ad info

 
CNN.com  technology > computing
    Editions | myCNN | Video | Audio | Headline News Brief | Feedback  

 

  Search
 
 

 
TECHNOLOGY
TOP STORIES

Consumer group: Online privacy protections fall short

Guide to a wired Super Bowl

Debate opens on making e-commerce law consistent

(MORE)

TOP STORIES

More than 11,000 killed in India quake

Mideast negotiators want to continue talks after Israeli elections

(MORE)

MARKETS
4:30pm ET, 4/16
144.70
8257.60
3.71
1394.72
10.90
879.91
 


WORLD

U.S.

POLITICS

LAW

ENTERTAINMENT

HEALTH

TRAVEL

FOOD

ARTS & STYLE



(MORE HEADLINES)
*
 
CNN Websites
Networks image


Survey finds encryption rules loosening worldwide

IDG.net

April 4, 2000
Web posted at: 11:25 p.m. EDT (0325 GMT)

(IDG) -- Regulations that once stunted the distribution of strong encryption technology around the world are being rolled back at an encouraging pace, according to a new study by the Electronic Privacy Information Center (EPIC), a public research center in Washington, D.C.

The worldwide growth of electronic commerce and the attendant need for privacy and Internet security have convinced governments to step out of the way of encryption development, EPIC said in a report entitled "Cryptography and Liberty 2000, An International Survey of Encryption Policy."

  MESSAGE BOARD
 

"The rise of electronic commerce and the recognition of the need to protect privacy and increase the security of the Internet has resulted in the development of policies that favor the spread of strong encryption worldwide," the report said. "Governments attempting to develop e-commerce are recognizing that encryption is an essential tool for transactions and are reversing decades-old restrictions based on national security concerns."

MORE COMPUTING INTELLIGENCE
IDG.net   IDG.net home page
  Make your PC work harder with these tips
  Download free PC software fast
  TechInformer: The Thinking Internaut's Guide to the Tech Industry
  IDG.net's products pages
  Reviews & in-depth info at IDG.net
  E-BusinessWorld
  IDG.net's Windows software page
  Questions about computers? Let IDG.net's editors help you
  Subscribe to IDG.net's free daily newsletters
  Search IDG.net in 12 languages
  News Radio
  * Fusion audio primers
  * Computerworld Minute

One of the most important factors promoting the free flow of encryption technology was the Clinton Administration's loosening of export controls on mass market encryption software in January.

Before the new regulations, companies were forced to obtain a license from the U.S. government to export encryption products higher than 56 bits in key length.

"Export controls remain the most powerful obstacle to the development and free flow of encryption, but they are steadily being relaxed because of the Internet and demands for secure electronic commerce," the report said. "The decision by the United States to liberalize its own encryption export regulations in January 2000 has had the effect of weakening the position of those who favor strict controls on cryptography."

The study also cautioned that there are proposals pending to restrict free flow of encryption technology.

"We remain concerned about proposals pending in several countries that would give public agencies greater power to demand access to encrypted keys or plain text," David Sobel, EPIC general counsel, said Monday in a phone interview. The countries include the U.K., India, Belgium and the Netherlands.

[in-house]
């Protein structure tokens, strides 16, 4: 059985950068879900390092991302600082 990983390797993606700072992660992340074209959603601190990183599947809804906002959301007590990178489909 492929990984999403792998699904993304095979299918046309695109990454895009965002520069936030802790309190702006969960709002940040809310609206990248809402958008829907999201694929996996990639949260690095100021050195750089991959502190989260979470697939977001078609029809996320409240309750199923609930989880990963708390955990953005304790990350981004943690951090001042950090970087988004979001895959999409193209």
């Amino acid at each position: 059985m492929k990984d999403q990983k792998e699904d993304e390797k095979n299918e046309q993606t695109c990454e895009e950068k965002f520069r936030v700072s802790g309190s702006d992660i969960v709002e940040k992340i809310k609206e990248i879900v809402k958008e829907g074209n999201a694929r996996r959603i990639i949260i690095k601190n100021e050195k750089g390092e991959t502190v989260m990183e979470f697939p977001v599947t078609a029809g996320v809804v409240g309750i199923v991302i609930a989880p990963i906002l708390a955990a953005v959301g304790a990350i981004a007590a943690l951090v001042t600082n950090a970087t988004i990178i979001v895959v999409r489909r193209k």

However, several less developed countries maintain more widespread restrictions on encryption, including Belarus, Burma, China, Kazakhstan, Pakistan, Russia, Tunisia and Vietnam, the report said.

Many of these countries also restrict use of the Internet, although often the policy is not enforced, according to the report. For example, the Chinese government requires companies to disclose their security systems, but few companies are complying.

Such government policies will hold back economic and technological development, the report warned.

"The rapid growth of worldwide electronic commerce and the lack of international consensus on restrictions will further isolate these countries and make it difficult for them to continue these policies," the report said. "The wide availability of encryption on the Internet will make it impossible for them to enforce the laws in any meaningful way without imposing massive surveillance and censorship."




RELATED STORIES:
Report: E-pirates ransacked Stephen King e-novella
March 30, 2000
FBI backs action on security bill
March 30, 2000
Linux users to protest Copyright Act
March 28, 2000
Opinion: The trouble with online auctions and gambling
March 16, 2000
Keeping e-mail secure: No easy chore
March 1, 2000

RELATED IDG.net STORIES:
Professor can post crypto software on Web
(Computerworld)
Clock ticking on key encryption patent
(Network World Fusion)
Feds fight for cybersecurity bill
(Federal Computer Week)
NEC claims world's strongest encryption system
(IDG.net)
Civil liberties groups slam encryption export rules
(Computerworld)
Crypto export rules fall short of total decontrol
(IDG.net)
U.S. frees up encryption export policy
(IDG.net)
Cryptography rules uncloaked
(The Industry Standard)

RELATED SITES:
EPIC's report

Note: Pages will open in a new browser window
External sites are not endorsed by CNN Interactive.

 Search   

Back to the top   © 2001 Cable News Network. All Rights Reserved.
Terms under which this service is provided to you.
Read our privacy guidelines.